To Kill A Mockingbird by Harper Lee, tells a tale of a small southern town in Alabama during the Great Depression. The book exposes the prejudice attitudes that the townspeople have towards African Americans. The author uses the main character, Scout, to reveal not only the unequal treatment of people with different skin color, but also the influence of the Finch family on the entire town through their courage. Through a difficult court case, Atticus, Scout and a crazy man, Boo, show their unique quality of courage and stand on the side of righteousness as the entire town soaks in bias and prejudice.
Boo is unfairly judged because of his actions. He is tied with morality and is upholding his dignity and fighting prejudice. Unlike Boo symbolizing the mockingbird, Atticus is different. He tries to keep Tom Robinson from being killed.
To Kill a Mockingbird Final Project In Lee's’ “To Kill a Mockingbird”, symbolism is a literary device where the author uses an object to stand for an idea. In “To Kill a Mockingbird”, the mockingbird symbolises innocence. In the novel, “To Kill a Mockingbird”, Harper Lee uses Atticus, Tom Robinson, and Arthur (Boo) Radley as human mockingbirds to contribute to the overall theme of innocence. First Lee uses Atticus as a mockingbird. Atticus is a non-racist lawyer who is the father of the narrator; other wise known as Scout; and Jem.
The setting of the story is Maycomb County Alabama during the 1930s, a time when racism was at its strongest. The main characters who symbolize the mockingbird are Tom, Boo, and Jem. These characters are innocent people who have been injured or destroyed through contact with evil. Lee portrays innocence in many ways. Innocence can mean freedom from guilt
Since he raises Scout not to be racist, at one point he says, "As you grow older, you'll see white men cheat black men every day of your life, but let me tell you something and don't you forget it—whenever a white man does that to a black man, no matter who he is, how rich he is, or how fine a family he comes from, that white man is trash (Lee 23-40).” He says this because of how many whites in Maycomb views blacks, and he wants Scout to see that cheating a black man is never okay. Atticus deals with racism in a socially just way, by using his own morals against the majority. While defending Tom Robinson at the trial, Atticus outsmarts the Ewells and makes Mayella Ewell angry. Outsmarting them and trying his best to win the case is one way he shows his wisdom in an attempt to save Tom.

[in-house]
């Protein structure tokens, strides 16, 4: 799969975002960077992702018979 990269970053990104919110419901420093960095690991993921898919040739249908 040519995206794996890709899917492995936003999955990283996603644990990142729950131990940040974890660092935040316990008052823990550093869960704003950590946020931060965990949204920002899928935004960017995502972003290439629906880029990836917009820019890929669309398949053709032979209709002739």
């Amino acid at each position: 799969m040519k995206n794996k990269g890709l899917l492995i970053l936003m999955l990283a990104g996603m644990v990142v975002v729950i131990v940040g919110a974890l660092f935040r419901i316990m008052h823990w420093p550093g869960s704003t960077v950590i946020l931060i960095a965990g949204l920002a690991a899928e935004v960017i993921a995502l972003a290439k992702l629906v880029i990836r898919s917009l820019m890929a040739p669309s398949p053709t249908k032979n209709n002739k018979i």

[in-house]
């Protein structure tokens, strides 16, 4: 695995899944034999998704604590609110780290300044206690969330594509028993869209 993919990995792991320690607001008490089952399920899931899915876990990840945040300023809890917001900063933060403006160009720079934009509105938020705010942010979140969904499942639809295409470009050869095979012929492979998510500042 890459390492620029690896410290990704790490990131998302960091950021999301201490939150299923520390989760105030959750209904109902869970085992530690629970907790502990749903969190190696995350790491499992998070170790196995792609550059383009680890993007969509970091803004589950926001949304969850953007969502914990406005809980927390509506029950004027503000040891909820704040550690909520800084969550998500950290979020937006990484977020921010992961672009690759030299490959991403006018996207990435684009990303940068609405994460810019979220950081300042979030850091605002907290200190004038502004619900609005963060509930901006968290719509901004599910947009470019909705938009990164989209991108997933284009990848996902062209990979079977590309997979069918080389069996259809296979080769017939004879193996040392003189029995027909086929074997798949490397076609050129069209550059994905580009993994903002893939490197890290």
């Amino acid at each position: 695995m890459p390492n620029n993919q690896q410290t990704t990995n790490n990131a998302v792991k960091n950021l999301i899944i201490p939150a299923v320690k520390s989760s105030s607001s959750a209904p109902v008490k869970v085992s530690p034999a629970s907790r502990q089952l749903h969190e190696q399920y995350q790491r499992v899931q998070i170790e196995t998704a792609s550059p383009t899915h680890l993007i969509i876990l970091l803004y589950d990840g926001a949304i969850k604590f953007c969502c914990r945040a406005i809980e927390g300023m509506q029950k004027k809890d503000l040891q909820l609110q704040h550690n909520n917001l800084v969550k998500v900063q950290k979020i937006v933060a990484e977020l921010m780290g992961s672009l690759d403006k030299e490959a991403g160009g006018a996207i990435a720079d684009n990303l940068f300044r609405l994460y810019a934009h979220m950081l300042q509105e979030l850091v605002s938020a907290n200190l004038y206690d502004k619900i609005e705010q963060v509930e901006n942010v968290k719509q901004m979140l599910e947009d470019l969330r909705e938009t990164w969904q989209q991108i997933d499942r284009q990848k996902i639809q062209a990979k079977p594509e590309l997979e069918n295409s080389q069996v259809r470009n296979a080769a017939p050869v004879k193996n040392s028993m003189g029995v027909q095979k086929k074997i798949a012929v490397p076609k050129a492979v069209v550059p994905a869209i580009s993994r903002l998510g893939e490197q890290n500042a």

The book To Kill a Mockingbird, written by Harper Lee, is a thriller and domestic fiction. Scout is six years old when going through racism with her older brother Jem, while their father, Atticus Finch, helps out a fellow black man by being his lawyer because Bob Ewell has blamed the crime of raping his daughter on Tom. The town of Maycomb has a few other secrets, like the story of Boo Radley, Mrs. Dubose's struggles, and Ewell's case. The mockingbird is often used throughout the novel To Kill a Mockingbird because it resembles the theme that you shouldn’t bother with something that doesn’t bother you. The characters who best resemble a mockingbird are Tom Robinson, Atticus Finch, and Jem and Scout.
Abbasi 1 Hasan Abbasi Roorda English 1 H Period.6 5 March 2017 The Portrayal of Boo Radley through Figurative Language To Kill a Mockingbird, written by Harper Lee, portrays groups of people rejected from all aspects of society, and their struggles to live a normal life. Boo Radley, a man neglected from society primarily because of his past, is regarded as a social pariah. He is the subject of harassment by the townsfolk, especially by Scout and Jem Finch, the protagonists of the novel.
Boo had done nothing but stay inside and try to create peace, just as how a mockingbird does nothing but make music for all to hear. To kill a mockingbird was seen as a sin, just as how scaring Boo Radley was also a sin. But as the story continues, the times where Scout sins by bothering Boo lessen, as she begins to understand and see life from Bob's point of view. Scout had ceased to be afraid of the Radley house, even having a “twinge of remorse when passing by the old place, at ever having taken part in what must have been sheer torment to Arthur Radley-” (Lee, 324).
Argumentative Essay “Simply because we were licked a hundred years before we started is no reason for us not to try to win”. Atticus Finch decided to defend Tom Robinson when he was accused of raping a white woman. I would’ve done the same thing as Atticus because I believe that back then it wasn’t a very fair world. As soon as a white person blamed a black person Police or the Judge would automatically take the word or the white person.